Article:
General Atomics MQ-9 Reaper
The General Atomics MQ-9 Reaper, once known as the Predator B, is an unmanned aerial vehicle or UAV that was created by the General Atomics Aeronautical Systems (GA-ASI) for the United States Air Force. Air Force members refer to the MQ-9 and other UAVs, also known as drones, as Remotely Piloted Vehicles/Aircraft (RPV/RPA) because humans can control them, but they are capable of autonomous flight as well. This hunter-killer drone is the first of its kind that can be used for long-endurance high-altitude surveillance missions.
General Atomics developed the prototype of the Reaper, known as the Predator B, as a proof-of-concept aircraft. It took its first flight in February of 2001 using an AlliedSignal Garrett AiResearch TPE-331-10T turboprop engine. This model, known as the B-001, was capable of flying at an altitude of fifty thousand feet and could carry a payload of up to 750 pounds. After this version was created, the Air Force ordered one B-001 model and one B-002 model, which had a Williams FJ44-2A turbofan engine and could carry up to 475 pounds. A third version of the reaper, known as the B-003 or the Altair, was developed with the same TP-331-10T turboprop engine of the B-001, but it can carry a payload of up to three thousand pounds.
The contract between General Atomics and the United States Air Force was signed in 2001, after which the Air Force acquired the B-001 and B-002 models of the Predator B in 2002. The Air Force chose not to use the name Altair for the second model, calling it the Predator B until its current name, the Reaper, was adopted. The B-003 version, which is unarmed, was given the name Altair by NASA.
The design of a typical Reaper system includes multiple satellites, ground control stations, aircraft, and maintenance and flight crews, which are all crucial to the efficiency of the machine. The armed versions can carry about 3,800 pounds of weapons, including 500-lb laser-guided bomb units and hellfire missiles and is capable of flying for fourteen hours at full weight capacity. It can maintain flight at 50,000 feet above sea level and it is capable of both surveillance and attack at this height. Ground control units, like those located near Las Vegas at the Creech Air Force Base, can use the reaper’s many sensors, including thermal sensors, to locate targets and observe details of a landscape.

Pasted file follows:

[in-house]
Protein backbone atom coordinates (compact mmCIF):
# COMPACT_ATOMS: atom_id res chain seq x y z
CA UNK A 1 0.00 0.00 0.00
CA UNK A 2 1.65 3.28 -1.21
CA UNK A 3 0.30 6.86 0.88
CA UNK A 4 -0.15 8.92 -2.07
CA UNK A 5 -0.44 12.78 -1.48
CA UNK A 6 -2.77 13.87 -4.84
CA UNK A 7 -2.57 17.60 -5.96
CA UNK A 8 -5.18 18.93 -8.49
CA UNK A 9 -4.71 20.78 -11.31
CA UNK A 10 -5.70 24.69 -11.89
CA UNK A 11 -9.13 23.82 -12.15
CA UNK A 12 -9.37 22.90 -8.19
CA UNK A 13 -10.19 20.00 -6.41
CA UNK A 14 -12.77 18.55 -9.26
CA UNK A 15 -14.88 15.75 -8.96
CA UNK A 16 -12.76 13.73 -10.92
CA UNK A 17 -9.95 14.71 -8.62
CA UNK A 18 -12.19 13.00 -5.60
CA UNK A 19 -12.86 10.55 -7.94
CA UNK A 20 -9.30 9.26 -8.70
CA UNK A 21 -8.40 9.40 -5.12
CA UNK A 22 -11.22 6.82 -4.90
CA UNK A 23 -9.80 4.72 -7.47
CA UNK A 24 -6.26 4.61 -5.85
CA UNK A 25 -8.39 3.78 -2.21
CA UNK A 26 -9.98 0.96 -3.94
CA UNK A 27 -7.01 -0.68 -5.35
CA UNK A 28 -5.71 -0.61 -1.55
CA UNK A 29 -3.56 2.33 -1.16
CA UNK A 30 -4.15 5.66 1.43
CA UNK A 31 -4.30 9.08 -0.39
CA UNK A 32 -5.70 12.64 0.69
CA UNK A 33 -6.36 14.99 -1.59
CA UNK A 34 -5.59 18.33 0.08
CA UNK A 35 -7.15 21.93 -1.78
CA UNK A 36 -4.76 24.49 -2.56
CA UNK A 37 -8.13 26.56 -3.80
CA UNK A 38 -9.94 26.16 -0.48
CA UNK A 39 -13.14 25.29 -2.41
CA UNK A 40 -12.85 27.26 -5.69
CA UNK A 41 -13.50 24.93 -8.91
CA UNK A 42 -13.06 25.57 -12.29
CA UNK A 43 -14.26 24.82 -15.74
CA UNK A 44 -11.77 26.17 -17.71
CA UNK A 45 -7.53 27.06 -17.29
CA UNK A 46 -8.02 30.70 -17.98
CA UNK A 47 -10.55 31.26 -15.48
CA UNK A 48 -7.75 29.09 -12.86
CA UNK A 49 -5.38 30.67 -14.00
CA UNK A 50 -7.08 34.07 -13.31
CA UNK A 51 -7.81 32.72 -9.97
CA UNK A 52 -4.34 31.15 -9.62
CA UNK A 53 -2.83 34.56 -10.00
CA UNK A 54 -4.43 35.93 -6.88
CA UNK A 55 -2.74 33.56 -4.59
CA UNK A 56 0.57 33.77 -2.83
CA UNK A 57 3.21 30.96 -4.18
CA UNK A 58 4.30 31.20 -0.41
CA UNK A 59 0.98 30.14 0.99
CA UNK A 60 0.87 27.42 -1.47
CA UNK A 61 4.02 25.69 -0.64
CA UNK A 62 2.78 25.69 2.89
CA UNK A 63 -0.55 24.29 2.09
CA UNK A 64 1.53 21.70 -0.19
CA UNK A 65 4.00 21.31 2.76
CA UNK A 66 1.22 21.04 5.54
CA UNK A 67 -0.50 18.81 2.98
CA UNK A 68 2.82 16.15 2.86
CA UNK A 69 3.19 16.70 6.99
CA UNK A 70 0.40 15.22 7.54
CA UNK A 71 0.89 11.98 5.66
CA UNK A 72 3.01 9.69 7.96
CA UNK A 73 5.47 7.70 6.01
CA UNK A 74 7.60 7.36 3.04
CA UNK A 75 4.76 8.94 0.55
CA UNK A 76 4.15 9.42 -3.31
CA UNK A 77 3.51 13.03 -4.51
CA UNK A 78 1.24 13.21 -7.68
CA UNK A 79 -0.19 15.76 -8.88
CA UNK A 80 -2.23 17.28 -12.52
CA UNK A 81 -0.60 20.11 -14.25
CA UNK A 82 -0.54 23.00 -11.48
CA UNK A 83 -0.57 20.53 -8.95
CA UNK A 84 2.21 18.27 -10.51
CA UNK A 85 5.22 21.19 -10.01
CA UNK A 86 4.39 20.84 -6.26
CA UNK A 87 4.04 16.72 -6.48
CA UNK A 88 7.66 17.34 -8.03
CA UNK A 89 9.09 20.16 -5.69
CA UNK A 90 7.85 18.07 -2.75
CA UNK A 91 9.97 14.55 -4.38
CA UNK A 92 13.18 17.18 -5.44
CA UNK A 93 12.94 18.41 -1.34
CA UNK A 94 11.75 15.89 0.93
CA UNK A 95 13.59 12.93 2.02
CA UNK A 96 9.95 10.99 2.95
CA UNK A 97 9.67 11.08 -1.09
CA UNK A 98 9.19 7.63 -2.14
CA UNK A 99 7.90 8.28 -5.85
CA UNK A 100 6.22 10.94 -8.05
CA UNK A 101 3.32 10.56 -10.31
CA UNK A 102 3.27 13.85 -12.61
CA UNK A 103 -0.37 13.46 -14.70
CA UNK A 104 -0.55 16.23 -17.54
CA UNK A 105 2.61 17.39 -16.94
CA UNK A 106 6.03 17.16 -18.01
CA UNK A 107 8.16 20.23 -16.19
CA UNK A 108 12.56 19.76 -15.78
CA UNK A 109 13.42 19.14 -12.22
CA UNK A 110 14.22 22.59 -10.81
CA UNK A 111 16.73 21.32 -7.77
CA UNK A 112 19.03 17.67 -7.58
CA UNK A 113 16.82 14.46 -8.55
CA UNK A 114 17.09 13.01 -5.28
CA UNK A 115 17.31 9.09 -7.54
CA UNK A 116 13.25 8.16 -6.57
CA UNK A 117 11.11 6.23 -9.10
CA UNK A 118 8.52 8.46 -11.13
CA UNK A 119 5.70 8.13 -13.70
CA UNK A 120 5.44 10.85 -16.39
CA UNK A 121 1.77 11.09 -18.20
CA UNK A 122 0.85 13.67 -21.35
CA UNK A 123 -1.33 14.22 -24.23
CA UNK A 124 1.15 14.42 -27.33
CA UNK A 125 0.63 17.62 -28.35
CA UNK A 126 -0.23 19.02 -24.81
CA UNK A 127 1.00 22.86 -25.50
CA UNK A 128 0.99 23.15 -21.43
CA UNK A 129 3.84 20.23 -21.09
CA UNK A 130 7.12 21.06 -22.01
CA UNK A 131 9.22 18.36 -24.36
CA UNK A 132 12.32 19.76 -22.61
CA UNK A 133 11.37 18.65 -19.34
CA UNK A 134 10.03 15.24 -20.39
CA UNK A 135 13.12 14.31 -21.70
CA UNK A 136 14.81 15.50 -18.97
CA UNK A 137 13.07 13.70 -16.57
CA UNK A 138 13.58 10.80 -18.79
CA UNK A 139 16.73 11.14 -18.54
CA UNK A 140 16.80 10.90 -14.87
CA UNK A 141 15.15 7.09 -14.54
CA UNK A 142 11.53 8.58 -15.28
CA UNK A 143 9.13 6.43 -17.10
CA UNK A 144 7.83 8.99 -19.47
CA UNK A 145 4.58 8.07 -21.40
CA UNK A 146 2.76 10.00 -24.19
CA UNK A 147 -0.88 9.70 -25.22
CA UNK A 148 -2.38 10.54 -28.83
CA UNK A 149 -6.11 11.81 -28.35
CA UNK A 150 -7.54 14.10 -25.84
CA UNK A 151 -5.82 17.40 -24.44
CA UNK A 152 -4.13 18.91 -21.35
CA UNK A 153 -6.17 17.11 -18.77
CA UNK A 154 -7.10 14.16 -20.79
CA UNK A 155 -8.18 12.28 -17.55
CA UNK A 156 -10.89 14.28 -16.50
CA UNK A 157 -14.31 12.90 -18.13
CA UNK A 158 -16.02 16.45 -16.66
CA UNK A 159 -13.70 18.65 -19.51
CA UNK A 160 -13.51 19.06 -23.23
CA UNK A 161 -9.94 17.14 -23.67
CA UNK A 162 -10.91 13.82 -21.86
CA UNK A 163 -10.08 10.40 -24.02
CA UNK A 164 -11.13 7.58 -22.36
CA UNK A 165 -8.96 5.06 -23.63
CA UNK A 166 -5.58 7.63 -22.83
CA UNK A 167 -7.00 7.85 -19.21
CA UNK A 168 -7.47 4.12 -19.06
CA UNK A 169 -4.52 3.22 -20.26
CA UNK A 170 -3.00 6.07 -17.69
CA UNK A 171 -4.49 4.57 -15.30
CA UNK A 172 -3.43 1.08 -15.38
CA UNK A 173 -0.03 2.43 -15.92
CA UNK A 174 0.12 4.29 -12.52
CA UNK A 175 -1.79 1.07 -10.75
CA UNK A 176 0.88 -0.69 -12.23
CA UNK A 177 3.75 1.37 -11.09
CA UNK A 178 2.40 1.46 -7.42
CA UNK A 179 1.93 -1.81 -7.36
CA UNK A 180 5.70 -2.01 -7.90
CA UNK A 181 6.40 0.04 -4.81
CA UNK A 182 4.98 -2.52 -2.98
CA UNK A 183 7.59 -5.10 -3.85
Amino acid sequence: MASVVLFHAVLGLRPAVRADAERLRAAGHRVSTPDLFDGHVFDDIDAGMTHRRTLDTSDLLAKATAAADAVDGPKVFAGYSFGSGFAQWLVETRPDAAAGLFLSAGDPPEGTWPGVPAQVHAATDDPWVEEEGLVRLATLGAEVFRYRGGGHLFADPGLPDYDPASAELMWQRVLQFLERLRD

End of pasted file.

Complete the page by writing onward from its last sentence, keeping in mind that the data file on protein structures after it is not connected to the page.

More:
The Air Force thought that having Predator B’s would bring more efficiency and options to missions, especially those involved with locating a target. Soldiers working in shifts can fly the RPV during the day and night. This makes finding a target easier than when using manned aircraft. By 2010, the Air Force owned fifty-seven Reapers and had planned to purchase 272 more.
In more recent years, the Reaper has undergone different tests and upgrades. In 2012, General Atomics announced many upgrades for the typical Reaper including a trailing arm for the landing gear that gives the UAV a maintenance-free shock absorber and Anti-lock Brake System enhancements. In April of that same year, General Atomic announced that Air Force versions of the Reaper could be upgraded with two fuel pods that would be placed under the wings, expansions to the wings that would make the eighty-eight feet in length, and heavyweight landing gear. These upgrades could give the Reaper a forty-two hour constant flight time. A reaper owned by a company confirmed its capabilities in electronic warfare at Marine Corp Air Station (MCAS) Yuma. The test was designed to see whether the reaper, equipped with a digital receiver/exciter and a jamming device, could disrupt the electronic platforms of enemies. The test also included twenty other aircraft and all parts of the test were accomplished successfully. Similar tests in the future will focus on more complicated tests involving other types of UAV’s and EA-6B Prowlers.
The first completed mission of the Reaper occurred in 2007, the same year that the Air Force claimed a “first kill” with the machine. Since that year, reapers have completed many missions in Iraq, Afghanistan, and Africa. In 2009, the soldier flying a Reaper in a mission in Afghanistan was forced to run the drone into a mountainside after a malfunction caused it to lose control. Although these drones are known to be very reliable, by 2010, the Air Force had lost forty-seven of them in missions and test flights. Reapers have been used in non-war situations as well, with NASA’s Altair version known for recovering images of the southern California fires in 2007, which helped map the dangerous fires, and others used by government agencies, like the US Customs and Border Protection for national defense. Some of these Reapers are made specifically for these agencies, like the maritime versions that the Navy and U.S. Customs and Border Protection use. Other countries have used reapers as well including Australia, France, Germany, and the United Kingdom.
Image Caption: CBP Air and Marine group conduct aerial operations with their UAS aircraft over areas affected by Hurricane Ike to help broadly assess damage so as to better deploy rescuers to specific areas with the most need. Credit: Gerald L Nino/Wikipedia